Bill Todd -- Tim and Sharon
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 Chapter 25



     The room service meal arrived promptly, and, in the confusion, Enoch and Tim both tipped the waiter generously. No harm done there, but Tim did have the uneasy feeling that the man might have recognized Enoch. Still, they only intended to remain in seclusion for another day.

     They had just finished the quite good meal when Diana arrived with a bookish-looking young man whom Tim hadn’t seen before. Diana introduced him as one interested in ancient naval warfare, and added,  “I recall the other night that you wanted to use rowboats to re-enact pirate attacks on yachts.”

Tim responded quickly, “We weren’t really going to spear or behead yachtsmen. We were also thinking more of Vikings than Greek galleys. But the problem is much the same in all cases. How you attack a sailing vessel with one under oar power.”

A spirited discussion got under way, and, as Diana was leaving, the boy, Chris, asked Tim, “Were you going to practice in the bay here?”

“Yeah. Of course, we don’t have a big multi-oared rowboat yet, but we were practicing with kayaks.”

“This bay was probably more interesting before they dredged and re-arranged it.”

“I believe it had a much larger mouth and lots of twisty little channels between bits of low-lying land. But they wanted to make it more fun for jet skis.”

Chris replied, “It might have made a good lair for pirates in its old form.”

“For some reason, there doesn’t seem to have been much piracy here in the early days. The Spanish dons might have thought it ungentlemanly.”

“They seem usually to have been the victims of English pirates.”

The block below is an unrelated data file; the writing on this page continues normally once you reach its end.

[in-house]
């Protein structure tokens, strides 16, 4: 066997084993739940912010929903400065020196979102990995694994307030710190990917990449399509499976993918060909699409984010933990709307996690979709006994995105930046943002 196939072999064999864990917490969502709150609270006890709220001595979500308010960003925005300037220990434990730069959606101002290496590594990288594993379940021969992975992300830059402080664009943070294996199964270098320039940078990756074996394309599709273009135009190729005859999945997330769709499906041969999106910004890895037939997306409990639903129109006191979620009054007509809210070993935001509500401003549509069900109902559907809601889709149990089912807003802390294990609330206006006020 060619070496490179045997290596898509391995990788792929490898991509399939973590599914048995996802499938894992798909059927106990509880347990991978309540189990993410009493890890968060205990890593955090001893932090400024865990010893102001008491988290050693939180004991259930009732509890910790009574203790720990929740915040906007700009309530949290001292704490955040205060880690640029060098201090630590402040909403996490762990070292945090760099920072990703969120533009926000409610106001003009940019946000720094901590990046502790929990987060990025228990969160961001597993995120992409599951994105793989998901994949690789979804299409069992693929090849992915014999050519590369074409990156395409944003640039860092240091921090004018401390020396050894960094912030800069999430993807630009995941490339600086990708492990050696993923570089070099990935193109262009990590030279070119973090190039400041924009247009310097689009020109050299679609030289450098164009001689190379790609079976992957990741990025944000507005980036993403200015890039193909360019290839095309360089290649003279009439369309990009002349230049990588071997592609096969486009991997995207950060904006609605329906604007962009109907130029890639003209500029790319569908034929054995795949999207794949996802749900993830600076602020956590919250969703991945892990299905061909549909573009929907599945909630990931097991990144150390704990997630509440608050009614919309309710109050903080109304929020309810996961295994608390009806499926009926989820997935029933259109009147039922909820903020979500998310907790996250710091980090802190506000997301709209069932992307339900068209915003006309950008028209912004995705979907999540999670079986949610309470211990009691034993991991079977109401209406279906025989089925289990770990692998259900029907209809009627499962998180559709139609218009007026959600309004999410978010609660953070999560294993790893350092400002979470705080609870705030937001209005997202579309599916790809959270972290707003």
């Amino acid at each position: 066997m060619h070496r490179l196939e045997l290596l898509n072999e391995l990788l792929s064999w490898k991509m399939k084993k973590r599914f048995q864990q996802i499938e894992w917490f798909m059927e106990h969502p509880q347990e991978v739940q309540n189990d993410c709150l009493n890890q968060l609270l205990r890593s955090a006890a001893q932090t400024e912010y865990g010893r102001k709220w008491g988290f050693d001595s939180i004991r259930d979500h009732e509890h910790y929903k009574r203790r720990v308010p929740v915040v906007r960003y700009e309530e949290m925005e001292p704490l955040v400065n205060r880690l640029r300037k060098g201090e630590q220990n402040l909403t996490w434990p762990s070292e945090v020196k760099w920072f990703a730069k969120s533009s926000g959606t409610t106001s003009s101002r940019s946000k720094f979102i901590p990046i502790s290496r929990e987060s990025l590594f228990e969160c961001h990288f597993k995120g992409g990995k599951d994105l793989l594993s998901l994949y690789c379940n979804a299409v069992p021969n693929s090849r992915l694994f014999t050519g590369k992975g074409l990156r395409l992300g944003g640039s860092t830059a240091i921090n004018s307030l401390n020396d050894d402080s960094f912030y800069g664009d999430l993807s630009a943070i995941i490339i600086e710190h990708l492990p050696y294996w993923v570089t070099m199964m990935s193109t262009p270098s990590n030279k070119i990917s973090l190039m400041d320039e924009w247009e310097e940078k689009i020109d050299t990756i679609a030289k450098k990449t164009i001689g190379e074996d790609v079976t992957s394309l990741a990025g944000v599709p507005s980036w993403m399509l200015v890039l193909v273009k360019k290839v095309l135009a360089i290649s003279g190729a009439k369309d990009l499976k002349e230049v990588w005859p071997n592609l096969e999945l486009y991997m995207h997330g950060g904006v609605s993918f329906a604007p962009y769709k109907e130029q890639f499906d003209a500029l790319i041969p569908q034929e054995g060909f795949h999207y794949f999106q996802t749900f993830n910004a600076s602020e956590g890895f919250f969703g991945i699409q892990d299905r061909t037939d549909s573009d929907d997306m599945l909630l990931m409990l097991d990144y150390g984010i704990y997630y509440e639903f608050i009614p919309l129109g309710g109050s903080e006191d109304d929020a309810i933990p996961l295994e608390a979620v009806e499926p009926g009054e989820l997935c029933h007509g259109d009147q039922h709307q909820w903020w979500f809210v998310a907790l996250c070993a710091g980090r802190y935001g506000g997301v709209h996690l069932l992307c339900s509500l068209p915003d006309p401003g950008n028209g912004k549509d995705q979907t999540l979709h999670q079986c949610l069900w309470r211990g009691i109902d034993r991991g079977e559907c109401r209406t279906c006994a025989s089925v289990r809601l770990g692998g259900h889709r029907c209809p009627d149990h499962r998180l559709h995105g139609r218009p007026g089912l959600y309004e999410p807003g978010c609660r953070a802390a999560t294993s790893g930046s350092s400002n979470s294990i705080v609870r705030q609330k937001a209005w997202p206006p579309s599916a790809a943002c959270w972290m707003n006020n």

“Yes. And people like Drake used sailing vessels, not the rowing craft that we’re interested in.”

“There may have been other rowboat pirates and freebooters beside the Vikings.”

“Sharon brought one to our attention, the Irish woman pirate, Grace O’Malley. That, of course, aroused the interest of the ladies in our group, and we were thinking of recreating something along those lines.”

“When did she flourish?”

“In the latter part of the sixteenth century. She knew the channels of her bay, one rather like this in its original form, and would retire into them after a raid. The authorities, trying to follow her, would run aground.”

“If her vessel was oar-powered and they had sailing vessels, they wouldn’t have been able to tack up narrow channels.”

“The illustrations in the book we have do show her to have an oar-powered craft with, at most, a small sail.”

“Was she eventually caught?”

“An English overlord in Ireland, a Sir Richard Bingham, was giving her trouble. However, Grace sailed to England and got an interview with Queen Elizabeth I. No one knows what transpired between the ladies, but the upshot was that Sir Richard was put in irons and recalled. Grace continued to pirate under the agreement not to take English ships. She seems to have died a natural death.”

“What tactics did she use?”  

“Hard to know. It’s awfully hard to catch a sailing vessel going full-tilt in a good breeze in open water with just oars or paddles. We’ve tried it. But it’s easy in narrow waters, or in a calm.”

“There are also good possibilities for ambush at night.”

Enoch broke in, “We were going to try some night action, but, with Tim in the cast, that’ll have to wait.”

“I’ve tried to program a simulation of certain rowing actions, but it’s hard to get an estimate of the speeds of the ships.”

Tim said, “The French Admiral Serre has studied the characteristics of the Greek galleys at Salamis. He thinks six miles an hour for very short distances. Perhaps two, or even less, for the most part.”

As he and Chris worked out some details, Tim was conscious of Enoch watching, looking fascinated. He didn’t think it was the content of their conversation as much as Chris himself. He was obviously a very smart boy, but also one in the middle of development, one who might go in a large variety of ways.

     Not surprisingly, Chris was more interested in computer simulations than in re-enactments with modern rowing craft. At one point, he said, “One thing I like about computer simulations is that they’re hardly ever flat wrong. If they don’t make correct predictions, you just change the parameters.”

“And you can go on fiddling with them forever without being refuted?”